What I learned through high school speech and debate

Feb. 23, 2020, 10:17 p.m.

Two weeks ago, for three days in a row, the Stanford campus was invaded by little men and women in black suits. The sight of them scurrying across White Plaza and checking the campus maps, only to stand in front of a wall and begin rehearsing their speeches for the 200th time stopped me dead in my tracks. Memories began to flood me.

I remember slamming my alarm clock with my palm so hard that I knocked it off the bedside table. I’d let it sit upside-down on the floor while I tried to steal five more minutes of unsatisfying sleep.  

I remember having to force myself out of bed into the chill of the early morning so that I could hurriedly slip into my mother’s old blazer and pencil skirt, an unflattering suit that was either too tight or too baggy in all the wrong places. 

I remember piling into a van with a group of nervous, cranky high schoolers and a tired coach who tried to feign chipper excitement as he slid one hand back and forth along the steering wheel while the other tightly clenched a steaming cup of coffee as though it might run away from him. 

More than anything else, I remember the constant anxiety that sat and simmered at the pit of my stomach, filling it like a balloon as the van approached its destination.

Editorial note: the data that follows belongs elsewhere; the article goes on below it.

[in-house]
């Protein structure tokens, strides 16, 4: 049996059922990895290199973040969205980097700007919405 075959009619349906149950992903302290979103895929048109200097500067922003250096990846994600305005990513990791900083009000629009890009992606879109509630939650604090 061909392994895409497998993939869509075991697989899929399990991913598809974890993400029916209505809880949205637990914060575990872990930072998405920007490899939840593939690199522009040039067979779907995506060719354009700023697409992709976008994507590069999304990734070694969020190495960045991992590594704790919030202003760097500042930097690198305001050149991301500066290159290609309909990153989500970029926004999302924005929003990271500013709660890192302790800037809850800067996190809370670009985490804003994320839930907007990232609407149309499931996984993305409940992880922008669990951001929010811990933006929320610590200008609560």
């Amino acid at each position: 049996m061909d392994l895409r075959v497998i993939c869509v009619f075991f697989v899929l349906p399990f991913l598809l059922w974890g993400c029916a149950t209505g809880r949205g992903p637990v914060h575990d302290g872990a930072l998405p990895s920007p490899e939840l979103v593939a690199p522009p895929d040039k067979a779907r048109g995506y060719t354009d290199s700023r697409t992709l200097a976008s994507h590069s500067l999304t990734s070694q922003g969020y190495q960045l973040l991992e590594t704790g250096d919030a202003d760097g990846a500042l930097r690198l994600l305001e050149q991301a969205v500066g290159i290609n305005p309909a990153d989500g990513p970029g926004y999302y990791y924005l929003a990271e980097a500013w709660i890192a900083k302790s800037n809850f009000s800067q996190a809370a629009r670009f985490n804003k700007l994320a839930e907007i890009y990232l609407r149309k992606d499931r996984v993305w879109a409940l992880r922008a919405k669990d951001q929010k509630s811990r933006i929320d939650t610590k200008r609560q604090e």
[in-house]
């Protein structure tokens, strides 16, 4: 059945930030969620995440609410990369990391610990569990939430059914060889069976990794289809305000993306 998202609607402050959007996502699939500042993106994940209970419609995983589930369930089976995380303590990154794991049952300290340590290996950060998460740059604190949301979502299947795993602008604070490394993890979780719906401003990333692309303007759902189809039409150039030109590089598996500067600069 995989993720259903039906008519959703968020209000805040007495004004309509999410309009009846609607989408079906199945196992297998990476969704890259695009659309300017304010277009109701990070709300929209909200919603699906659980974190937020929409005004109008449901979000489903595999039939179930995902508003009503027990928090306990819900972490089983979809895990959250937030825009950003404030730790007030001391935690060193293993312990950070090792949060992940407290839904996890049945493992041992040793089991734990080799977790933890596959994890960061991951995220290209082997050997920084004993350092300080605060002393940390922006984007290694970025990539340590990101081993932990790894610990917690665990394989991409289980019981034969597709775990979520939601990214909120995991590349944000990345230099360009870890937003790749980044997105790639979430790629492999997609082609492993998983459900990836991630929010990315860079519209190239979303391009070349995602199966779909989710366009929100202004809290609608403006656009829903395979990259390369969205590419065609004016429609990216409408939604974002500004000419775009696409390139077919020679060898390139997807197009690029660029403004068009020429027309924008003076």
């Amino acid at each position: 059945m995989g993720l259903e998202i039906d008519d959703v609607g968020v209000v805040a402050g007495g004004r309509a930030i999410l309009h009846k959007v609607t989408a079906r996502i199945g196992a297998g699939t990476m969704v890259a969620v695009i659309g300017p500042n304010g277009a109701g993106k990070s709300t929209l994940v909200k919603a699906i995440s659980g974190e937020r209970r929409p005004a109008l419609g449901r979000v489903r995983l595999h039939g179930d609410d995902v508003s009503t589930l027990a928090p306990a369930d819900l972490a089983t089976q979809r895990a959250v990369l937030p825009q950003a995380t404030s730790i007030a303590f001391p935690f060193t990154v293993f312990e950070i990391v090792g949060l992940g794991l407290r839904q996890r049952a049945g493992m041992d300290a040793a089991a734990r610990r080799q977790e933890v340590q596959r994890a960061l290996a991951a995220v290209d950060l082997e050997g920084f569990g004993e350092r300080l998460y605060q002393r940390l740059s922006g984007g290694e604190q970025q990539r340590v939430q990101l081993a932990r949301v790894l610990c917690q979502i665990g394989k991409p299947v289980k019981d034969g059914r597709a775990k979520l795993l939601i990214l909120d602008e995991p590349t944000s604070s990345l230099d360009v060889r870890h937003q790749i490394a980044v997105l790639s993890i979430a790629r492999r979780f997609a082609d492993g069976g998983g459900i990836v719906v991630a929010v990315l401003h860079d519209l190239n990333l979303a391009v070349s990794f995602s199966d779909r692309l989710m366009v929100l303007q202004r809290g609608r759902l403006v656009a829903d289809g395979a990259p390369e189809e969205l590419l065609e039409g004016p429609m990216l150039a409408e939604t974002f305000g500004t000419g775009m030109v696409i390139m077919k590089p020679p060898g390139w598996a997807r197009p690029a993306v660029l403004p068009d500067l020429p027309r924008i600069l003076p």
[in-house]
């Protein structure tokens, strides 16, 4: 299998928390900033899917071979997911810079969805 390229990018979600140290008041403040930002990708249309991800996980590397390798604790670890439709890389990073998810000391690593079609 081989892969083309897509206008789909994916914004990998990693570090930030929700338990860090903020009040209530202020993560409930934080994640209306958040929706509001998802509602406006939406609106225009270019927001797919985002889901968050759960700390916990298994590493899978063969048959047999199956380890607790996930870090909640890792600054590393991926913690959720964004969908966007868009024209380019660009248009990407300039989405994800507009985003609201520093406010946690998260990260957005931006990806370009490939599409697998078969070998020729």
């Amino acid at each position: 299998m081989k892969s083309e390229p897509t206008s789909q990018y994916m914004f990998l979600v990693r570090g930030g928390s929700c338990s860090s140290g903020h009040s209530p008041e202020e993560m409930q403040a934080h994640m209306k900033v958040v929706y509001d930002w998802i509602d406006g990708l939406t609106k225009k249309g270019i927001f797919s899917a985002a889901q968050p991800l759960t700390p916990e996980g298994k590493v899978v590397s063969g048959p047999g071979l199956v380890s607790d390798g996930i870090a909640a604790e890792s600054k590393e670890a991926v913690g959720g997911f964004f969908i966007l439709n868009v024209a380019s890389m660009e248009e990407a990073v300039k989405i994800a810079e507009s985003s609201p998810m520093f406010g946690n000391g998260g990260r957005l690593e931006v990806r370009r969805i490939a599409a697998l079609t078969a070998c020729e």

To step out of the car at seven in the morning at another high school or college campus was to enter a universe where 14-year-olds faced every patch of open wall they could find and gesticulated wildly as they rehearsed their oratories, dramatic interpretations, and duos. This is what it meant to participate in a high school speech tournament. 

The cafeterias and gymnasiums that hosted the hundreds of students and coaches from dozens of schools all over the country reeked of oily pizza and Cup Noodles, which the tournament often supplied because it was the cheapest way to feed massive hordes of jittery adolescents. 

Tournaments are structured so that each student participates in three rounds in which they must present a 10-minute, completely memorized speech in front of six or seven other competitors and a judge, who generally happened to be a parent of one of the competitors volunteering for the weekend. If a competitor does well enough in these three rounds, they might advance to semi-finals, or even finals, depending on the size of the tournament. 

I had been elected captain of my school’s team, which entailed leading a few warm-up exercises at the start of every practice and tournament, as well as offering advice for other students’ pieces. While those on our high school’s debate team skimmed news articles and philosophers’ Wikipedia pages for headliners and concepts they could reference in their rounds and pretend that they understood, the speech team would soak in our own prideful eccentricity. We would wrap ourselves in brightly colored blankets and flaunt flamboyant slippers. As the next round approached, we’d locate the nearest empty wall spaces on campus at which we could shriek our speeches and flap our arms like possessed puppets.